Fair Labor Standards Act: Making Sense of the Proposed Changes
U.S. Dept of Labor
May 29, 2019

The long-awaited changes to the Fair Labor Standards Act (FLSA) were proposed earlier this year on March 7, 2019. These new proposed rules, once finalized, will formerly rescind what was proposed in 2016. There is a high probability that the new rules will go into effect this time so it will be important to understand what they mean and how they may affect your business.

What is the Fair Labor Standards Act?

This statute dating back to 1938 is administered and enforced by the Wage and Hour Division (WHD) of the U.S. Department of Labor (DOL). The Department of Labor website provides a detailed explanation of which businesses are covered by the regulations. The FLSA establishes:

  • The minimum wage
  • Overtime pay
  • Recordkeeping
  • Child labor standards

For an employee to be exempt from this law in terms of overtime pay, all three of the following tests must be passed:

  1. Salary Test – the employee must be paid on a salary basis, not impacted by hours worked
  2. Salary Level – the employee must be paid the minimum salary level
  3. Duties Test – the employee must have executive, administrative or professional duties as outlined in the regulations

What is Changing?

The proposed changes to the law are focused on the salary level test. The purpose of the salary level is to establish a “bright” line between non-exempt and potentially exempt positions. The current salary level is outdated as the last time it was changed was in 2004. The not-for-profits and industries such as retail, restaurant and banking will likely to be most impacted by this upcoming change.

Current Salary Level – $455/week or $23,660 annually

Proposed Salary level – $679/week or $35,308 annually (anticipate 1.1 million additional employees to be eligible for overtime)

Within Connecticut, the current salary level threshold is higher at $475/week. This amount will most likely be reviewed and potentially increased as a result of the federal regulations changing.

As mentioned above, all three tests must be met so even if the salary is above the new threshold, the duties the position performs must also meet the duties test.

To achieve this salary level:

  1. Up to 10% of pay can be paid in the form of incentives (e.g., commissions) and non-discretionary bonuses on an annual or more frequent basis.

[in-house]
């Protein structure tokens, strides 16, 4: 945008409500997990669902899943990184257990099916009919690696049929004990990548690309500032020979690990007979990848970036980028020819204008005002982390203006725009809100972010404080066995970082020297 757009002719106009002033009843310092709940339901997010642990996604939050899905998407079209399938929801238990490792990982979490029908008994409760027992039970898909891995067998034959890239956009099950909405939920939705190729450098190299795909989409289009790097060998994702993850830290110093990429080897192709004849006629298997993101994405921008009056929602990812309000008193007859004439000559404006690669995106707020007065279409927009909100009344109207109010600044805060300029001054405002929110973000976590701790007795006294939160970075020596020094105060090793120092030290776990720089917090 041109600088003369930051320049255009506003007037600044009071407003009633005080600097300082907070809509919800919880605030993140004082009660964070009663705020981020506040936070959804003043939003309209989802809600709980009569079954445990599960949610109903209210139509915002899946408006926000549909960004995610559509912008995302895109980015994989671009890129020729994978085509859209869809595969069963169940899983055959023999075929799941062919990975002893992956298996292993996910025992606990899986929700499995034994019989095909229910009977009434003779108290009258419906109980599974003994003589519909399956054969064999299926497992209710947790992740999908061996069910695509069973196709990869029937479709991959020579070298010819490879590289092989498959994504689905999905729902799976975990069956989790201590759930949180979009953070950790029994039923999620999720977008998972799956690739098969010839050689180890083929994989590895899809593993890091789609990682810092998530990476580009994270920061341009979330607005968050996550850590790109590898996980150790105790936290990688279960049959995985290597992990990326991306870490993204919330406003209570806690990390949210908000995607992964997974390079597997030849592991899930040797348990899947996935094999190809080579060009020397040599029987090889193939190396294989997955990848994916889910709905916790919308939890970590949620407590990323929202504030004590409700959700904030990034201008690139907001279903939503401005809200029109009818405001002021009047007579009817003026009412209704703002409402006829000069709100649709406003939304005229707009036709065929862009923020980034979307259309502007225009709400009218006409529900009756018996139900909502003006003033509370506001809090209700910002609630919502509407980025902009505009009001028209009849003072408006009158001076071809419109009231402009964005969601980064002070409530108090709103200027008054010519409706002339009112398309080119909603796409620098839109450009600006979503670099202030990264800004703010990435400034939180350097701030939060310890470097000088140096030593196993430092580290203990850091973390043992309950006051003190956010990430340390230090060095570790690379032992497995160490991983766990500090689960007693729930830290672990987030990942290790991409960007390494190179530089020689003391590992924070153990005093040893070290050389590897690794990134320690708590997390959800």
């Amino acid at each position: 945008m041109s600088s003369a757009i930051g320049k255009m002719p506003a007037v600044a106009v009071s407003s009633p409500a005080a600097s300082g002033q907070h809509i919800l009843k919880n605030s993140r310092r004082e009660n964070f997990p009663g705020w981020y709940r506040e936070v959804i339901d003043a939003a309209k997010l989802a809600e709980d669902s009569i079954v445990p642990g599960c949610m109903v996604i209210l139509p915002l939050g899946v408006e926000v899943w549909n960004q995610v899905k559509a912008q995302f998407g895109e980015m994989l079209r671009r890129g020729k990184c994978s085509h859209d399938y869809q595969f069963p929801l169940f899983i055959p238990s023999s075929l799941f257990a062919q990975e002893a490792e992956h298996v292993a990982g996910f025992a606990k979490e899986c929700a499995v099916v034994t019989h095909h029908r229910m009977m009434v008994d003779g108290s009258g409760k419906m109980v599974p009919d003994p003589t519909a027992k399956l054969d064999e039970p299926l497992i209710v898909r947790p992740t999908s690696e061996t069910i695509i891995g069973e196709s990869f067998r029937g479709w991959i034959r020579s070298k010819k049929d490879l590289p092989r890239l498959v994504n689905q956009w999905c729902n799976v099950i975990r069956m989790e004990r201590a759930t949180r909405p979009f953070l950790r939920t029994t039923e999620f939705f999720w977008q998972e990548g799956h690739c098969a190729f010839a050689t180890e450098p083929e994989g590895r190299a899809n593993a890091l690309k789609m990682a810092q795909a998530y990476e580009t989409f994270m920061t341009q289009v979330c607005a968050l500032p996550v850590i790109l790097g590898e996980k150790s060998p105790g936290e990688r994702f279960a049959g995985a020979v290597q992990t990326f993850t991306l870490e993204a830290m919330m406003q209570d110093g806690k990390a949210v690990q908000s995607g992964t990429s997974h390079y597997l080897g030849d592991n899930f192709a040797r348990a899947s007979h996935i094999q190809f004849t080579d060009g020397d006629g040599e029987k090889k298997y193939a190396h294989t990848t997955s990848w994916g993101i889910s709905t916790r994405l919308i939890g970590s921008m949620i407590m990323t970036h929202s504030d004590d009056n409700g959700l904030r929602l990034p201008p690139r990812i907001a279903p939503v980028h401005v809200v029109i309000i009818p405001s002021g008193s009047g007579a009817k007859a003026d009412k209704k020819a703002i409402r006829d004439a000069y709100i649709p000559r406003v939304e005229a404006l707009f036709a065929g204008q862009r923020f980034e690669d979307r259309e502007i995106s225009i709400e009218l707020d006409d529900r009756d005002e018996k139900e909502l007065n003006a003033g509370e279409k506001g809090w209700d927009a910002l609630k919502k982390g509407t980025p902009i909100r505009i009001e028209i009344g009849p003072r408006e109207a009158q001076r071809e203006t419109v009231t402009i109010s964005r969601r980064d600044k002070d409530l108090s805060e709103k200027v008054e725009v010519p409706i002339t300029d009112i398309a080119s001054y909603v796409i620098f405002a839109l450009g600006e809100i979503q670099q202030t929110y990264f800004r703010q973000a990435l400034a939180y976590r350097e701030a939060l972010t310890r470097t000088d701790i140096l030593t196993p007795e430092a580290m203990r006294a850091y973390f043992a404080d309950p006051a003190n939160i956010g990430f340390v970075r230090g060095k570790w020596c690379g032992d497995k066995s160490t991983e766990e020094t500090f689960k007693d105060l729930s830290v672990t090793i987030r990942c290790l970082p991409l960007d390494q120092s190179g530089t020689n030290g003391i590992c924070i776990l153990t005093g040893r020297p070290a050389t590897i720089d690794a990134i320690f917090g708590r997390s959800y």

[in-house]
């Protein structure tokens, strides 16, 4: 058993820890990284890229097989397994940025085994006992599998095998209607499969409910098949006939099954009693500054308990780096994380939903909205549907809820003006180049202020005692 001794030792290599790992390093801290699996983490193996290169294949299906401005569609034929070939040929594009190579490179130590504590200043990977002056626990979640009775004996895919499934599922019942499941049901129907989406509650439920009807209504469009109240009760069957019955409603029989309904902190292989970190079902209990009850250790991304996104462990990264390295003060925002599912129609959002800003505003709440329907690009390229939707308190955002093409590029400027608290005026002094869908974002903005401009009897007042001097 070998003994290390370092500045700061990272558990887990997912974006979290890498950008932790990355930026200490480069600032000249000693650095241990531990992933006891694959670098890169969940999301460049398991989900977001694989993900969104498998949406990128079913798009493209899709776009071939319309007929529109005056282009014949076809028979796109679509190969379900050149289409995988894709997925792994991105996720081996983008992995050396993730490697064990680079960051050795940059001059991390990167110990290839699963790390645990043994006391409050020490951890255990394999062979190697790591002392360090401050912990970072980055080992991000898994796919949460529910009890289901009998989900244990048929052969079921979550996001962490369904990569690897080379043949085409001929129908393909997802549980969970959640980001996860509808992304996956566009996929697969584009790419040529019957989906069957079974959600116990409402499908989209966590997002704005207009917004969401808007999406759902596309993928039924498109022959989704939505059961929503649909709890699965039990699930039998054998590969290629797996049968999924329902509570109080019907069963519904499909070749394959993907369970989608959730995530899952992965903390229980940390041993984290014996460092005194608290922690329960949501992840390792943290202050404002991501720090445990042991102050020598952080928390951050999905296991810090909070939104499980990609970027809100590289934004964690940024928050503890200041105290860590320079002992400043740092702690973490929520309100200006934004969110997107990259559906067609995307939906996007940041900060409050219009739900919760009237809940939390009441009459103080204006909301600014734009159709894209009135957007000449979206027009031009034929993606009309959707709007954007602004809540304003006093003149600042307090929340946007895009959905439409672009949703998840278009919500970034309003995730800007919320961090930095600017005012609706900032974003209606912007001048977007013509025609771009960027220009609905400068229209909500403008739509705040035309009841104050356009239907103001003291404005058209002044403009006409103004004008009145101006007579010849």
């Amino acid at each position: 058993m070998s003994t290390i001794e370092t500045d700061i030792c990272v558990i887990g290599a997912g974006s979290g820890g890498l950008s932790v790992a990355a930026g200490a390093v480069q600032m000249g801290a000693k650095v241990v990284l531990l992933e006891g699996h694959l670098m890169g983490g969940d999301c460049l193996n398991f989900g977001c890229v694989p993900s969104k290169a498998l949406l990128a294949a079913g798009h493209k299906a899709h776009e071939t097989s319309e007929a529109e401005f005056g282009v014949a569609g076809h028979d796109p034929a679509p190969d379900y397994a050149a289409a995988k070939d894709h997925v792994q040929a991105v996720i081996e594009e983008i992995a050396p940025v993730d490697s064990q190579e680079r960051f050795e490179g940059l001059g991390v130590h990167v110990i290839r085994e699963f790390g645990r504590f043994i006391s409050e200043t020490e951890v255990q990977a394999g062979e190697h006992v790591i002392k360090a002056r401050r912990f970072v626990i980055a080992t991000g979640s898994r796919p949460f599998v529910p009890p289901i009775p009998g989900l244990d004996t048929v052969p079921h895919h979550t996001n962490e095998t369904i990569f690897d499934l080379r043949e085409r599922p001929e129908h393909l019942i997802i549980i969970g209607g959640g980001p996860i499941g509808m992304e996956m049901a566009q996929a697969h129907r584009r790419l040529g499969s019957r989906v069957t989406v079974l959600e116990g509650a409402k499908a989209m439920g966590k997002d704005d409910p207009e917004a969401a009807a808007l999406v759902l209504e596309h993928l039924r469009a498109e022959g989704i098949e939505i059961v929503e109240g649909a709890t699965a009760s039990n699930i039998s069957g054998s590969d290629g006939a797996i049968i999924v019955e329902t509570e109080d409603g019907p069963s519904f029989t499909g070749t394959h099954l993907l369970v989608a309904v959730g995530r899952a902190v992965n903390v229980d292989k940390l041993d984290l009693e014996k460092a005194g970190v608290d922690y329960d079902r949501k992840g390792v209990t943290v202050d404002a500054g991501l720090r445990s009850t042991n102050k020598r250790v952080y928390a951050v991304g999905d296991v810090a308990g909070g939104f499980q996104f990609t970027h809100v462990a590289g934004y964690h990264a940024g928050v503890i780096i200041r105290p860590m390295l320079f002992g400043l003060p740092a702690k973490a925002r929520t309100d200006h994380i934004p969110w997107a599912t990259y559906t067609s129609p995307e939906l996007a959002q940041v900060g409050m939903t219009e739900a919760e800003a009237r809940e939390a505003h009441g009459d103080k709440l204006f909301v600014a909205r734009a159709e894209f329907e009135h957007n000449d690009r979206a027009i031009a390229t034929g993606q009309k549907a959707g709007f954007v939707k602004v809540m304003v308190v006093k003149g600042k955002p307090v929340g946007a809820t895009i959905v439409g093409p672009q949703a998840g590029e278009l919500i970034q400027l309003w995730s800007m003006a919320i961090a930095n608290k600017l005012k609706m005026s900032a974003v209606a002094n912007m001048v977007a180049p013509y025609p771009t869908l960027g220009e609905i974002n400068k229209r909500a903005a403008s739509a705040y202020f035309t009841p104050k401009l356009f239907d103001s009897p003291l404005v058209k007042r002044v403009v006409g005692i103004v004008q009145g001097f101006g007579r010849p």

2. There is also an ability to pay out a catch-up payment within one pay period at the end of each 52-week period. In this scenario, employees must be paid 90% of the standard salary level per week ($611.10) throughout the year.

There is also an exemption related to highly compensated employees, where the duties test is less stringent (this exemption does not exist under the Connecticut Wage and Hour regulations):

Current Salary Level – $100,000

Proposed Salary Level – $147,414 (anticipate 201,100 additional employees eligible for overtime)

Moving forward, the Department of Labor is committed to reviewing the salary level and highly compensated employee total annual compensation threshold every four years. It will not be automatically increased as previously proposed in 2016. It will require a notice-and-comment rulemaking period before changes can be made to the salary level.

What Can You Do to Prepare?

It’s too early to act on the proposed changes but investing your time in preparing for the changes will be well worth it. This might include partnering with external experts to ensure you are well positioned when the changes go into effect.

  1. Audit your workforce.
  2. Analyze the data. Understand who might be impacted and where within the organization.
  3. Develop potential options, considering many different factors such as cost and employee impact.
  4. Educate your leadership.
  5. Begin the development of a communication strategy, considering who your potential audience might be and how you might message the change to each.

When Will these Changes Go into Effect?

The notice-and-comment rulemaking period just ended on May 21, 2019. The goal is to publish the final rules by the end of 2019. Legal experts are estimating that there will be a short window for implementation, ranging from 60-90 days. This could mean as early as late 2019 into early 2020.

Melissa Gallaway

Melissa Gallaway


Melissa Gallaway is a KardasLarson Consultant with Compensation and Human Resource Generalist experience within healthcare, insurance, and other industries.


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